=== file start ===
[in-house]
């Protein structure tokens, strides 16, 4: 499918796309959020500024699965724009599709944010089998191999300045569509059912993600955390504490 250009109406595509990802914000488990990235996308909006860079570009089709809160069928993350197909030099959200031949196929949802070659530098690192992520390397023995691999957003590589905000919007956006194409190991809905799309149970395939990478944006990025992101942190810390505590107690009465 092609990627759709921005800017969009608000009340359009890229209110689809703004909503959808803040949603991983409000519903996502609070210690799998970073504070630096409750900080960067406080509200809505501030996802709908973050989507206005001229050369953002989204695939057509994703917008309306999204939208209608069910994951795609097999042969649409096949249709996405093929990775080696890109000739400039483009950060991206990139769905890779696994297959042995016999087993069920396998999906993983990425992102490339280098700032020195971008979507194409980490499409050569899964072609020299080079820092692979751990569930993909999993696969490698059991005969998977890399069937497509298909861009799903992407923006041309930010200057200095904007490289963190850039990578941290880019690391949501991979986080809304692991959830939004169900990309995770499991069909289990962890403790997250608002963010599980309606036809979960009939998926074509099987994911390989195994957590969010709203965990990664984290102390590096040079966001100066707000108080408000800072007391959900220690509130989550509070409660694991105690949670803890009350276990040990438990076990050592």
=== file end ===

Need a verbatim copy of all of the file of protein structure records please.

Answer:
[in-house]
């Protein structure tokens, strides 16, 4: 499918796309959020500024699965724009599709944010089998191999300045569509059912993600955390504490 250009109406595509990802914000488990990235996308909006860079570009089709809160069928993350197909030099959200031949196929949802070659530098690192992520390397023995691999957003590589905000919007956006194409190991809905799309149970395939990478944006990025992101942190810390505590107690009465 092609990627759709921005800017969009608000009340359009890229209110689809703004909503959808803040949603991983409000519903996502609070210690799998970073504070630096409750900080960067406080509200809505501030996802709908973050989507206005001229050369953002989204695939057509994703917008309306999204939208209608069910994951795609097999042969649409096949249709996405093929990775080696890109000739400039483009950060991206990139769905890779696994297959042995016999087993069920396998999906993983990425992102490339280098700032020195971008979507194409980490499409050569899964072609020299080079820092692979751990569930993909999993696969490698059991005969998977890399069937497509298909861009799903992407923006041309930010200057200095904007490289963190850039990578941290880019690391949501991979986080809304692991959830939004169900990309995770499991069909289990962890403790997250608002963010599980309606036809979960009939998926074509099987994911390989195994957590969010709203965990990664984290102390590096040079966001100066707000108080408000800072007391959900220690509130989550509070409660694991105690949670803890009350276990040990438990076990050592």